Health, Medicine, & Biotechnology

Portable Acoustic Holography Systems for Therapeutic Ultrasound Sources

Lyndon B. Johnson Space Center, Houston, Texas High-intensity focused ultrasound (HIFU) is a rapidly developing medical technology that relies on focusing acoustic waves to treat remote tissue sites inside the body without damaging intervening tissues. HIFU can be used to treat benign and malignant tumors, dissolve blood clots, enhance drug delivery to specific sites, and ablate brain tissue causing essential tremors. While standard practices for characterizing diagnostic ultrasound are well established, the lack of analogous metrology techniques for therapeutic ultrasound remains an impediment to broader clinical acceptance of HIFU.

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Probiotic Therapy for Astronauts, and During Radiation Therapy

Ames Research Center, Moffett Field, California A new method to screen the gastrointestinal (GI) tract for radiation sensitivity and radiation-induced gene damage has a number of applications. This technology could be used to assess radiation susceptibility in individuals, such as astronauts, nuclear reactor workers, those undergoing radiation therapy for cancer, and others who may be or have been exposed. The method could also be used to develop and test various probiotic regimens to repopulate the GI tract microbiome to deliver more radiation resistance, or more rapid healing following radiation exposure.

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Methods of Manufacturing Bioactive Gels from Extracellular Matrix Material

Lyndon B. Johnson Space Center, Houston, Texas Biologic scaffolds composed of extracellular matrix material (ECM) have been used for the repair of a variety of tissues including the lower urinary tract, esophagus, myocardium, and musculotendinous tissues, often leading to tissue-specific constructive remodeling with minimal or no scar tissue formation. Although use of ECM as scaffolds for preclinical and clinical tissue engineering and regenerative medicine approaches to tissue reconstruction is very promising, challenges remain in the process to manufacture bioactive gels from ECM that retain their bioactivity.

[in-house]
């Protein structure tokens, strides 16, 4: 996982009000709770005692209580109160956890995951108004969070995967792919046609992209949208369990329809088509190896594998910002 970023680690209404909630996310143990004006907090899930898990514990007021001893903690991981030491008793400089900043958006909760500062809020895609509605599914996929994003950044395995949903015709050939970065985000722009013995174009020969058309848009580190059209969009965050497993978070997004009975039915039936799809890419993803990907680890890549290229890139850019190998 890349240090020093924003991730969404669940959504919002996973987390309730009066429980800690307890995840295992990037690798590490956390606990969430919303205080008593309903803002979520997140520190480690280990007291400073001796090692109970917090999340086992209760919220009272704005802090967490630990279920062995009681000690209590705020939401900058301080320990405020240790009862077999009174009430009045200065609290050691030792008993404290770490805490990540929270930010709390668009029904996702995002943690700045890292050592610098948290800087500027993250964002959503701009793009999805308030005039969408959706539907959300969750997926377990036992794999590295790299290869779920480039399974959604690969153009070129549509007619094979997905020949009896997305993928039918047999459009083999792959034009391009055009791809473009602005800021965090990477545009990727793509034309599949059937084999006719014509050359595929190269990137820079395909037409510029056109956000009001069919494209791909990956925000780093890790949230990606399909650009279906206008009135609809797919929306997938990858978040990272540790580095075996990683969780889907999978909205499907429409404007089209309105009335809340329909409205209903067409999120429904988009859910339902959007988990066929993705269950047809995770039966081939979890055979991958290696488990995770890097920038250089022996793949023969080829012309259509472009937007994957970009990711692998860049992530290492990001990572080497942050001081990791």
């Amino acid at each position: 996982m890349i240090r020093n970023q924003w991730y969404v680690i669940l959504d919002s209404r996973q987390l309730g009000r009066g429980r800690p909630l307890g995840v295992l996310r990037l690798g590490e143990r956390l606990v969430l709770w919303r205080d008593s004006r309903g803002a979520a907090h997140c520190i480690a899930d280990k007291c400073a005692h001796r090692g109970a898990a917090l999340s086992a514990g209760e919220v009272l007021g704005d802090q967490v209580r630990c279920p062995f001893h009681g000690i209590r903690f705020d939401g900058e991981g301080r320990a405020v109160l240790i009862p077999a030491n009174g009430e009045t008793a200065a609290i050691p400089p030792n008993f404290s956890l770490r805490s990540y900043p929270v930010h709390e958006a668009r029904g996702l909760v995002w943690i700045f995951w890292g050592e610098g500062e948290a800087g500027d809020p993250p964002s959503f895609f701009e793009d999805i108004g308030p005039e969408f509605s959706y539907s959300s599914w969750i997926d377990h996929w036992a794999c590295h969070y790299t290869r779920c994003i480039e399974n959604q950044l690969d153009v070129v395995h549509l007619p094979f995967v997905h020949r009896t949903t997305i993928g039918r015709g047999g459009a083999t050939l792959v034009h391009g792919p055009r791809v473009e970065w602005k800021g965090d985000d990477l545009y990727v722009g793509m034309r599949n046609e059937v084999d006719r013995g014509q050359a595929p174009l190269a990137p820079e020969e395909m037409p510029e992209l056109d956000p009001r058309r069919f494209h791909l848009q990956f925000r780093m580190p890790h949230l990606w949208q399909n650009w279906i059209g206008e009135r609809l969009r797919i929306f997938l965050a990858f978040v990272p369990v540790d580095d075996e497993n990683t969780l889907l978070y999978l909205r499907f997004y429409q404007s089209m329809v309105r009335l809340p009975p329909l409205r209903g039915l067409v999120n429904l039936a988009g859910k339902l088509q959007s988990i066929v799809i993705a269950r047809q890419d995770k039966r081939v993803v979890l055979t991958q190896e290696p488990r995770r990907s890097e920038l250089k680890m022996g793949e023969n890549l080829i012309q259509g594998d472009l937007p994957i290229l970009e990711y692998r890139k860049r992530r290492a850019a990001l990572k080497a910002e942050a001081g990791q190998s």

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Multi-Parameter Biodosimetric HemoDose Tools

Lyndon B. Johnson Space Center, Houston, Texas There are continuous concerns about the possibility of nuclear and radiological terrorism or accidents that may result in mass casualties in densely populated areas. To guide medical personnel in their clinical decisions for effective medical management and treatment of exposed individuals, biomarkers are usually applied to examine radiation-induced biological changes to assess the severity of radiation injury. Among these, peripheral blood cell counts are traditionally regarded as the most practical and rapid diagnostic indicators.

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Soft-Tissue Emulsification Using a Mechanism of Ultrasonic Atomization Inside Gas or Vapor Cavities